I have spoken a lot about the music and movies that influenced me in my youth. Each one has formed something in me that, over time, has made me the person I am today. Some were just fun films that I loved, others were amazing albums that resonate with me to this day. Today’s Key Movie is sort of a two-fer. Not only was it one of the most impactful films of my youth and a film that I still love to this day, it also had a soundtrack that was the culmination of the bands I had been getting into. This was a movie and an album that simultaneously blew my mind. So without further delay, this is The Crow.
Today’s Key Movie:
‘People once believed that when someone dies, a crow carries their soul to the land of the dead. But sometimes, something so bad happens that a terrible sadness is carried with it and the soul can’t rest. Then sometimes, just sometimes, the crow can bring that soul back to put the wrong things right.’
This is the story of Eric Draven (played by the late Brandon Lee). Eric and his fiance Shelly Webster are planning to get married but one fateful night that all comes to a tragic end. Eric and Shelly are violently killed and one year later, Eric Draven returns from the dead as The Crow, seeking revenge on the people who killed him and hurt his fiance.
Why this movie?
When I first saw this film I was immediately entranced, having already devoured the soundtrack, I found that it absolutely riveting. This was a dark, gritty story based on a comic book written and drawn by James O’Barr (which I soon tracked down,read and fell in love with), that had the music I was just discovering as it’s soundtrack, what wasn’t there to like?
I did not see this film in the theater either because our local three screen theater wasn’t showing it or my father couldn’t be bothered to take us to see it. Either way, when it came to VHS, I had to see it and I insisted that we rent this film. After mush debate and teenage angst, as my father didn’t have any interest in it, I finally paid my own money to rent and watch this movie. Finally finding a time where I could enjoy it without the annoyance of my younger siblings, I dove into a film that blew my young mind.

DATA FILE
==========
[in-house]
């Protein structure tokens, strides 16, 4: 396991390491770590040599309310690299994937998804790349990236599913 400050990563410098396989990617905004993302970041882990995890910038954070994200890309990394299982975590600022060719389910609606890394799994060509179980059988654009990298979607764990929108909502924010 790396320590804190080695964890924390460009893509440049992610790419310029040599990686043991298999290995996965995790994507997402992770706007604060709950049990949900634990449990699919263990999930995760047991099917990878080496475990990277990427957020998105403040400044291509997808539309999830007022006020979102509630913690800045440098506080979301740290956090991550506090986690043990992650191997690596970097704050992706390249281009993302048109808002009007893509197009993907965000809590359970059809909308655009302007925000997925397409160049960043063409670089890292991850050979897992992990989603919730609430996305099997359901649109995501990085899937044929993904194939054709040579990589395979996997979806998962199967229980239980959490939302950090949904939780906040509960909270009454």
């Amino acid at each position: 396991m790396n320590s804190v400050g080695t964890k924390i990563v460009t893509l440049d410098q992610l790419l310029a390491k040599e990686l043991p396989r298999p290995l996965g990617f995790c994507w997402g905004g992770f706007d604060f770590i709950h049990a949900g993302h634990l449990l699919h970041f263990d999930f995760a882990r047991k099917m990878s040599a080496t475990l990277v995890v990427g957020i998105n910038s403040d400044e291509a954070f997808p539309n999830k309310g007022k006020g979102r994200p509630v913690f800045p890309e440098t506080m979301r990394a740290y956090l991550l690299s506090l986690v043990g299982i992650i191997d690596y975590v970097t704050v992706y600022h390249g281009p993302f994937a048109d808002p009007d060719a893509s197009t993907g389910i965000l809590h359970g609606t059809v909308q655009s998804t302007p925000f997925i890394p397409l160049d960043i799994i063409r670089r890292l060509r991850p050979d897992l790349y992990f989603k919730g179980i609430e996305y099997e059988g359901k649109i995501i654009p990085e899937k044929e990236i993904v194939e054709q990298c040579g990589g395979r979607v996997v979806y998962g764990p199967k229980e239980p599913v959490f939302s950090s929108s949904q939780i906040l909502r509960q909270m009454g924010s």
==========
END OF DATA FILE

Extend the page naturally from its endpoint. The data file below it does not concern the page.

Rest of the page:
In addition to loving the soundtrack, I had heard the stories of how this movie was based on a comic and how the lead actor, Brandon Lee had perished during the making of the film. Rumors abound about how and why he died, with the internet still in its infancy it would be several years until we all discovered the truth. However, the mystery and intrigue around this film by director Alex Proyas was palpable. To add to the intrigue around this cursed film the soundtrack was something else to behold.
As I mentioned in this weeks music review, We didn’t realize it at the time but, for the first time ever, someone had built an album of songs specifically chosen for a film. Sure, music has always played a part in cinema but no one had ever dedicated an entire album of songs as a soundtrack to a movie before. Having songs from Nine Inch Nails, The Jesus and Mary Chain, Stone Temple Pilots, The Cure and many more, this album represented a slice of life in the 90’s occurring the same year that Nirvana ended with the death of Kurt Cobain. It marked a kind of Post Grunge moment in time that only now I can truly appreciate. Music also plays a key part in the character of Eric Draven as he was in a band known as Hangman’s Joke. Throughout the film we see some of these elements incorporated into the character with his use of a guitar and a specific song that causes an old friend to recognize him.
Okay, you like this film, but is it really a ‘good film’?